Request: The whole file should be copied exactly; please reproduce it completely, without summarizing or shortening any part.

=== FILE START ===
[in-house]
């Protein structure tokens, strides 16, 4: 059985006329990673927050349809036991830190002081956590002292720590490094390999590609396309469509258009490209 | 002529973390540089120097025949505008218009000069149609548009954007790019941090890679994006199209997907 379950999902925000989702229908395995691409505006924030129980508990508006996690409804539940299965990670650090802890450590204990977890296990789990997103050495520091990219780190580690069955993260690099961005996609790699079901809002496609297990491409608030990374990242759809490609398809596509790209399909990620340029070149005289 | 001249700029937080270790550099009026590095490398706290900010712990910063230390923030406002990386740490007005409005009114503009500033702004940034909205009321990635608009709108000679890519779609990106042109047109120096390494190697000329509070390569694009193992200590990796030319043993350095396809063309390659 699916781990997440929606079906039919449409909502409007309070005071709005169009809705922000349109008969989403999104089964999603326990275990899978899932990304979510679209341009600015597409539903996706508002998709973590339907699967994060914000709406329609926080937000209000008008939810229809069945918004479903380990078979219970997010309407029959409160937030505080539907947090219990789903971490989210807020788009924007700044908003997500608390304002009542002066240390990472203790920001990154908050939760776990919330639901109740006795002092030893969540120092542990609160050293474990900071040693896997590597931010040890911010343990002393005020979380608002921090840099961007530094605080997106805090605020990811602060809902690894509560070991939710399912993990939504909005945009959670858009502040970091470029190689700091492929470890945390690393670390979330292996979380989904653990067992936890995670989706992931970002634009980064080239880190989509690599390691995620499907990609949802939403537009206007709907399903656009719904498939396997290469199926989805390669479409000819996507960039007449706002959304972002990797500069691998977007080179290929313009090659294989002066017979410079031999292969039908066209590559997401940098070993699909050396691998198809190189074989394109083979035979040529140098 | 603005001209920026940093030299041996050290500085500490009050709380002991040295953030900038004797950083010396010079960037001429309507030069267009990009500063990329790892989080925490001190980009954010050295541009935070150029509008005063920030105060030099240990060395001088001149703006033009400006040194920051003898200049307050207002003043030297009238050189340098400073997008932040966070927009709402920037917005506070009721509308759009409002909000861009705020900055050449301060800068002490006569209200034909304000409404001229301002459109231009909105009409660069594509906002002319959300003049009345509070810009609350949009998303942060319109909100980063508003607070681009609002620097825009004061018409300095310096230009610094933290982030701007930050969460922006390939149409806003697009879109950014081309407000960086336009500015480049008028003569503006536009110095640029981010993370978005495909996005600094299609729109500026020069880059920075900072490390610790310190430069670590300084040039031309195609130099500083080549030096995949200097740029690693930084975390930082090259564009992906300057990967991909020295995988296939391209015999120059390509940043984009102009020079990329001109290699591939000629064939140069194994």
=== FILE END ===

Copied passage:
[in-house]
């Protein structure tokens, strides 16, 4: 059985006329990673927050349809036991830190002081956590002292720590490094390999590609396309469509258009490209 | 002529973390540089120097025949505008218009000069149609548009954007790019941090890679994006199209997907 379950999902925000989702229908395995691409505006924030129980508990508006996690409804539940299965990670650090802890450590204990977890296990789990997103050495520091990219780190580690069955993260690099961005996609790699079901809002496609297990491409608030990374990242759809490609398809596509790209399909990620340029070149005289 | 001249700029937080270790550099009026590095490398706290900010712990910063230390923030406002990386740490007005409005009114503009500033702004940034909205009321990635608009709108000679890519779609990106042109047109120096390494190697000329509070390569694009193992200590990796030319043993350095396809063309390659 699916781990997440929606079906039919449409909502409007309070005071709005169009809705922000349109008969989403999104089964999603326990275990899978899932990304979510679209341009600015597409539903996706508002998709973590339907699967994060914000709406329609926080937000209000008008939810229809069945918004479903380990078979219970997010309407029959409160937030505080539907947090219990789903971490989210807020788009924007700044908003997500608390304002009542002066240390990472203790920001990154908050939760776990919330639901109740006795002092030893969540120092542990609160050293474990900071040693896997590597931010040890911010343990002393005020979380608002921090840099961007530094605080997106805090605020990811602060809902690894509560070991939710399912993990939504909005945009959670858009502040970091470029190689700091492929470890945390690393670390979330292996979380989904653990067992936890995670989706992931970002634009980064080239880190989509690599390691995620499907990609949802939403537009206007709907399903656009719904498939396997290469199926989805390669479409000819996507960039007449706002959304972002990797500069691998977007080179290929313009090659294989002066017979410079031999292969039908066209590559997401940098070993699909050396691998198809190189074989394109083979035979040529140098 | 603005001209920026940093030299041996050290500085500490009050709380002991040295953030900038004797950083010396010079960037001429309507030069267009990009500063990329790892989080925490001190980009954010050295541009935070150029509008005063920030105060030099240990060395001088001149703006033009400006040194920051003898200049307050207002003043030297009238050189340098400073997008932040966070927009709402920037917005506070009721509308759009409002909000861009705020900055050449301060800068002490006569209200034909304000409404001229301002459109231009909105009409660069594509906002002319959300003049009345509070810009609350949009998303942060319109909100980063508003607070681009609002620097825009004061018409300095310096230009610094933290982030701007930050969460922006390939149409806003697009879109950014081309407000960086336009500015480049008028003569503006536009110095640029981010993370978005495909996005600094299609729109500026020069880059920075900072490390610790310190430069670590300084040039031309195609130099500083080549030096995949200097740029690693930084975390930082090259564009992906300057990967991909020295995988296939391209015999120059390509940043984009102009020079990329001109290699591939000629064939140069194994």